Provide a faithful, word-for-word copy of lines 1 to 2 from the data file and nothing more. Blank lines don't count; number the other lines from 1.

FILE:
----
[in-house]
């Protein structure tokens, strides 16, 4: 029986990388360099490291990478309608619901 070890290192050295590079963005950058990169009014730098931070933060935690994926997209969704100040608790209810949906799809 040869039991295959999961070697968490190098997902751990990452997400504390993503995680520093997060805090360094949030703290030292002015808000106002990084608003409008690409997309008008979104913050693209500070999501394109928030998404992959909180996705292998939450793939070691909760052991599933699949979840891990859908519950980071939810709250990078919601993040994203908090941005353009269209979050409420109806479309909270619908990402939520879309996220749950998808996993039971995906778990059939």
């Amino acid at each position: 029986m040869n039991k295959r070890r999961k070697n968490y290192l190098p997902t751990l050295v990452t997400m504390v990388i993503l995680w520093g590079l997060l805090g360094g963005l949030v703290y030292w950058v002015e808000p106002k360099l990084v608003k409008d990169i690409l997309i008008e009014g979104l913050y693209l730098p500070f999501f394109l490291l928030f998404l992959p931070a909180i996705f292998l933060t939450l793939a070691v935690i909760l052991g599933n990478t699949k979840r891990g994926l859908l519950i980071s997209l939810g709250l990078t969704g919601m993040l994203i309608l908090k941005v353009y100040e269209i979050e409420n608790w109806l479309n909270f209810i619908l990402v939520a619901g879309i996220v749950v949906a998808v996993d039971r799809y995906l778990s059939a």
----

[in-house]
């Protein structure tokens, strides 16, 4: 029986990388360099490291990478309608619901 070890290192050295590079963005950058990169009014730098931070933060935690994926997209969704100040608790209810949906799809 040869039991295959999961070697968490190098997902751990990452997400504390993503995680520093997060805090360094949030703290030292002015808000106002990084608003409008690409997309008008979104913050693209500070999501394109928030998404992959909180996705292998939450793939070691909760052991599933699949979840891990859908519950980071939810709250990078919601993040994203908090941005353009269209979050409420109806479309909270619908990402939520879309996220749950998808996993039971995906778990059939």